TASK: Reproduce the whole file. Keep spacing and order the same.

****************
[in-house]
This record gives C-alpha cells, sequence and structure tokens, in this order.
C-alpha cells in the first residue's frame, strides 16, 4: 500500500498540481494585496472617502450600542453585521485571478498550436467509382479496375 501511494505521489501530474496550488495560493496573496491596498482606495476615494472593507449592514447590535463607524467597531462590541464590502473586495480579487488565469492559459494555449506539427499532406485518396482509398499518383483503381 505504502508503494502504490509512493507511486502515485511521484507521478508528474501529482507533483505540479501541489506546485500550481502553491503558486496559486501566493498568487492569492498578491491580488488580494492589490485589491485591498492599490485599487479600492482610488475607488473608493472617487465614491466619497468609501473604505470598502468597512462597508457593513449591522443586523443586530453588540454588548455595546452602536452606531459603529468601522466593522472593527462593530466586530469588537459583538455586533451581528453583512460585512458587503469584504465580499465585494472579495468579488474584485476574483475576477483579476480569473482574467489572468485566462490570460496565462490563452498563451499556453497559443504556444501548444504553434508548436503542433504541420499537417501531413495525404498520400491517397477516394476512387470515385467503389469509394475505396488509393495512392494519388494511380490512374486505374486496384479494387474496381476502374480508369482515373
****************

[in-house]
This record gives C-alpha cells, sequence and structure tokens, in this order.
C-alpha cells in the first residue's frame, strides 16, 4: 500500500498540481494585496472617502450600542453585521485571478498550436467509382479496375 501511494505521489501530474496550488495560493496573496491596498482606495476615494472593507449592514447590535463607524467597531462590541464590502473586495480579487488565469492559459494555449506539427499532406485518396482509398499518383483503381 505504502508503494502504490509512493507511486502515485511521484507521478508528474501529482507533483505540479501541489506546485500550481502553491503558486496559486501566493498568487492569492498578491491580488488580494492589490485589491485591498492599490485599487479600492482610488475607488473608493472617487465614491466619497468609501473604505470598502468597512462597508457593513449591522443586523443586530453588540454588548455595546452602536452606531459603529468601522466593522472593527462593530466586530469588537459583538455586533451581528453583512460585512458587503469584504465580499465585494472579495468579488474584485476574483475576477483579476480569473482574467489572468485566462490570460496565462490563452498563451499556453497559443504556444501548444504553434508548436503542433504541420499537417501531413495525404498520400491517397477516394476512387470515385467503389469509394475505396488509393495512392494519388494511380490512374486505374486496384479494387474496381476502374480508369482515373